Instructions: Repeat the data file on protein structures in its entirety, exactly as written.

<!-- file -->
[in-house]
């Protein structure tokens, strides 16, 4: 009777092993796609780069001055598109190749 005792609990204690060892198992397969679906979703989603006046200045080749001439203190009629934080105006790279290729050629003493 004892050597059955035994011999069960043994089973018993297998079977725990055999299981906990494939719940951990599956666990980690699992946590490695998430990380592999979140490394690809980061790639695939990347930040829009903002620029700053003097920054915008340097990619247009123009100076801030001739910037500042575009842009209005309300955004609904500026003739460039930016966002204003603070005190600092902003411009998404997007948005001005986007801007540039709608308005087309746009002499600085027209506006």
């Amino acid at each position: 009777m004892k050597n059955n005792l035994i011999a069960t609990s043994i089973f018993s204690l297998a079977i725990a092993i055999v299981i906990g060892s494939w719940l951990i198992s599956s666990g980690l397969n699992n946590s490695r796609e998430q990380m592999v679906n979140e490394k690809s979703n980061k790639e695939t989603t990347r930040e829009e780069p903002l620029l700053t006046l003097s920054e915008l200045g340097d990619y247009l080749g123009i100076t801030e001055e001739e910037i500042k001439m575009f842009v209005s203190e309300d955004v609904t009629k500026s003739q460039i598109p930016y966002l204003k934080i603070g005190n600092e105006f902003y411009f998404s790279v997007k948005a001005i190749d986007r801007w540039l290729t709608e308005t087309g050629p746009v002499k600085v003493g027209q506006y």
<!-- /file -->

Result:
[in-house]
């Protein structure tokens, strides 16, 4: 009777092993796609780069001055598109190749 005792609990204690060892198992397969679906979703989603006046200045080749001439203190009629934080105006790279290729050629003493 004892050597059955035994011999069960043994089973018993297998079977725990055999299981906990494939719940951990599956666990980690699992946590490695998430990380592999979140490394690809980061790639695939990347930040829009903002620029700053003097920054915008340097990619247009123009100076801030001739910037500042575009842009209005309300955004609904500026003739460039930016966002204003603070005190600092902003411009998404997007948005001005986007801007540039709608308005087309746009002499600085027209506006």
């Amino acid at each position: 009777m004892k050597n059955n005792l035994i011999a069960t609990s043994i089973f018993s204690l297998a079977i725990a092993i055999v299981i906990g060892s494939w719940l951990i198992s599956s666990g980690l397969n699992n946590s490695r796609e998430q990380m592999v679906n979140e490394k690809s979703n980061k790639e695939t989603t990347r930040e829009e780069p903002l620029l700053t006046l003097s920054e915008l200045g340097d990619y247009l080749g123009i100076t801030e001055e001739e910037i500042k001439m575009f842009v209005s203190e309300d955004v609904t009629k500026s003739q460039i598109p930016y966002l204003k934080i603070g005190n600092e105006f902003y411009f998404s790279v997007k948005a001005i190749d986007r801007w540039l290729t709608e308005t087309g050629p746009v002499k600085v003493g027209q506006y």